Friday, June 1, 2012

How to know a fly: Mozzies & Midges

Male midge: plumose antennae, no beak
For the last few weeks the woods near lakes and rivers have been humming with midges. In spots where they swarm in numbers, the noise can be loud enough to cause comment and the size of the swarms may cause dread in those who confuse them with mosquitoes.
Male mosquito: plumose antenna + beak
Fortunately, midges (Chironomidae) do no harm and are integral parts of aquatic ecosystems. Like mosquitoes (Culicidae), male midges have plumose antennae used to follow a female's hum, but they lack the long beaks in between that define mosquitoes. Not that anyone need worry about being bitten by a male mosquito - they use their beaks to feed at flowers and do not take blood.
Female Ochlerotatus spencerii - arrow points to proboscis, stylets inserted
In the Edmonton area, we mostly have two types of mosquitoes. Species of Culex, Culiseta, and Anopheles overwinter as adult females and start biting in the spring. I sometimes see one in my backyard in the spring, but rarely. Usually they don't start showing up until later in the year. I think this is because they breed in lakes and marshes and it is a long way from the HBG to the closest lake. Around Elk Island, though, some of the very large and rather scary Culiseta have been landing and trying to bite the last two weeks. Fortunately, they have been few, rather clumsy, and mostly ended up as splats.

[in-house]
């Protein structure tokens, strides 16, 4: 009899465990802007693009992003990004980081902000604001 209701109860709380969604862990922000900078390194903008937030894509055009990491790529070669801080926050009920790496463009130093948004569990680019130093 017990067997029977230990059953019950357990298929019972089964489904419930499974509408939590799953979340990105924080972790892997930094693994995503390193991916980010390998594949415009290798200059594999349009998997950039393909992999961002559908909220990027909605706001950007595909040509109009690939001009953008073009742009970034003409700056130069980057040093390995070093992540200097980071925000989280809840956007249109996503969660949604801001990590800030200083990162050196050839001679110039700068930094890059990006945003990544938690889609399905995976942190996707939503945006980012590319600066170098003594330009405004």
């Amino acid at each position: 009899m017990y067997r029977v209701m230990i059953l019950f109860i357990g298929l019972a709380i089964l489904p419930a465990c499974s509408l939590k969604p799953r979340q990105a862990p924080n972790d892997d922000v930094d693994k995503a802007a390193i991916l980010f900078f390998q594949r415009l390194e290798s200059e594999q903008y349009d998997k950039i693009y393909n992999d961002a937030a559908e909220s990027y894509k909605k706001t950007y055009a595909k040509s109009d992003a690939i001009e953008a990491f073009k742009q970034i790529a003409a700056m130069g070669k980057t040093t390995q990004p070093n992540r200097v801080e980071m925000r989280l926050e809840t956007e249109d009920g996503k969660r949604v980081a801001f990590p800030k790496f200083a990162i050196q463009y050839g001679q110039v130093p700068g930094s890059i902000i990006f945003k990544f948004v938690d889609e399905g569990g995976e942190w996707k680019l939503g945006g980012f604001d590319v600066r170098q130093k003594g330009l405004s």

Female Aedes vexans - our most annoying puddle mozzie
The second type of mosquito is the snow melt/ flood water breeders in the genera Aedes and Ochlerotatus.  These overwinter as eggs laid in wet soil next to puddles of water from melting snow and heavy rains. The eggs need to be flooded to hatch. I keep track of when the first of these start biting in the Home Bug Garden and this year it was 14 May - intermediate between 8 May (2005) and 22 May (2009) - another indication that this is a moderate Spring. The other good news is that only one mozzie has shown up so far.
Male mozzie waiting for flower to open or female to fly by
After last year's horror mosquito summer, it seems a blessing, but a bit strange, that there have been so few snow melt mozzies. Perhaps the City's mosquito abatement program is working very well this year. Alternatively, the small spring snowpack and relatively dry May may mean that last year's eggs are sitting high and dry around the rims of last year's much larger puddles. I suppose that if we get heavy rains this summer, we will find out, but that is one hypothesis I'd rather not test. Especially, since there is another kind of mosquito, Culex tarsalis, that breeds in grassy puddles in the summer and transmits the West Nile Virus.


  1. Well, this was SUPER useful, thank you!

    The 1st photo, a non-mosquito, looked more mosquito-y than the 2nd photo, which actually was a mosquito. And I call myself a biologist?!?

    Thank you for the beak clue. =)

    I like that vexans is the species name of your most vexing mosquito. =) Delightfully apt.

  2. wow, I just noticed my blog is listed (1,000 thanks!!!) as the sole chicken blog. =) Hee.

    So, thought I should update you: They got wade pools today 'cause it's so hot. Probably time (hours later) to plop some ice cubes in their water tower AND wading pools. 'Course, they tend to snatch the cubes out of their wading pool, so it may be for naught. Regardless, it'll help take their mind of 90+ degree heat, poor girls. =)